Posted at 11:06 AM on April 2, 2008
by Sanden Totten
For those of us already giddy over the thought of the world's largest particle accelerator going live, yesterday's announcement that Google has teamed up with space pioneers Virgin Mobile to plan a future colony on Mars practically made us fall out of our seats. That is of course, assuming you first fell for the press release.
Okay, so it's a joke. But Mars exploration isn't. In fact, NASA plans to launch another red rover to our planetary neighbor in 2009. And folks, this one is a "mega rover", which in my mind means it will be able to drill for core samples, stream live video and have sweet tail fins and a custom paint job.
But lacking the financial capital of a Google or Virgin Mobile, NASA is struggling to pay for this project. Not surprising when you consider it's $2 billion price tag. And to make matters worse, it looks like sending humans to Mars may be a suicide mission. Experts are now realizing that cosmic radiation and solar storms could wipe out any explorers before they even touch down on Martian soil.
I love the idea of colonizing Mars. It's one of my top science fantasies, right up there with seeing dinosaurs brought back to life. But you got to ask, is it a dream worth pursuing? Between an ailing economy and the threat of global warming, I'm starting to wonder if $2 billion is too much to ask for something Hollywood managed for only 1 million.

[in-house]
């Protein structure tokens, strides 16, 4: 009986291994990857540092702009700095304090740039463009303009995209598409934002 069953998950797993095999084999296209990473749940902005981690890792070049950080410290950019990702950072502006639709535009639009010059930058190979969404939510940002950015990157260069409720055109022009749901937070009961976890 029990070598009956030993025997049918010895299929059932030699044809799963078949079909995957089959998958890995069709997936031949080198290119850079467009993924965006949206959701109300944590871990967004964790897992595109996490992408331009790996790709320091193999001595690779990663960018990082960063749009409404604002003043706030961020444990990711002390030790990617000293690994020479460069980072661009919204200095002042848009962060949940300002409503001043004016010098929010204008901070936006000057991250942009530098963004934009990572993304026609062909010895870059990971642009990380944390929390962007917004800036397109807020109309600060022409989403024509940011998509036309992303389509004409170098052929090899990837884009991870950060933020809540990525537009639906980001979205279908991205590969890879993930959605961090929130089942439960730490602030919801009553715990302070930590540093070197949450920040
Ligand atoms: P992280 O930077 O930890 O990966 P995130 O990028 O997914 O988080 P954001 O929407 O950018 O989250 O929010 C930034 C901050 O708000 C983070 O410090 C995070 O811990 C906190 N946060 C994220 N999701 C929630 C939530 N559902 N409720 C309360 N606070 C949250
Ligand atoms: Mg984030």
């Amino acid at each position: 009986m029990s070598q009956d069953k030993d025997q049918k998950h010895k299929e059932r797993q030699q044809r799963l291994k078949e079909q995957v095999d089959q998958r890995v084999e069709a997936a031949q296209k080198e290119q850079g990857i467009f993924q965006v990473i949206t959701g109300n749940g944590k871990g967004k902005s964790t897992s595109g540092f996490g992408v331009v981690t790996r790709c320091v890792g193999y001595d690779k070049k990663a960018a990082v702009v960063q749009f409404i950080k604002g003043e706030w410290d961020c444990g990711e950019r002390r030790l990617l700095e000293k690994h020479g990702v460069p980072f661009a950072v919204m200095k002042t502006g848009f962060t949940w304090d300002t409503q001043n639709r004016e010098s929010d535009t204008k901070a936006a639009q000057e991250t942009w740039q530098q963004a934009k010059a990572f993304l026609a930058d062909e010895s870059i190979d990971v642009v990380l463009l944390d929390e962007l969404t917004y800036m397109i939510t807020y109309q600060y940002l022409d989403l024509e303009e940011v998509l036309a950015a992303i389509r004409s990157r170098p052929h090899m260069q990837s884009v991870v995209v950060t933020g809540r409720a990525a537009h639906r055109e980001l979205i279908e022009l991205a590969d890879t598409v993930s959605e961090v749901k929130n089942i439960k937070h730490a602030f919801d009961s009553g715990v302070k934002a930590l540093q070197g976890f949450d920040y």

But I could be convinced otherwise. To rove or not to rove: what's your take on it?
Perhaps, in looking forward to Mars, it would be helpful to look backwards, at the moon. Was it worth it to visit the moon? The answer is 'it depends'. If you place value on gains in science that trickled down to consumers, it seems that, yes, the moon program was worth it. Everyday things like aluminum foil and microwave ovens are largely a result of the moon program. Is there a lot of financial payback from having a couple moon rocks sitting in museums? Probably not. But in generating the necessary technology to get there & back alive - and then sharing that tech, the payout was huge. I think the same thing will happen with moon colonies & trips to Mars.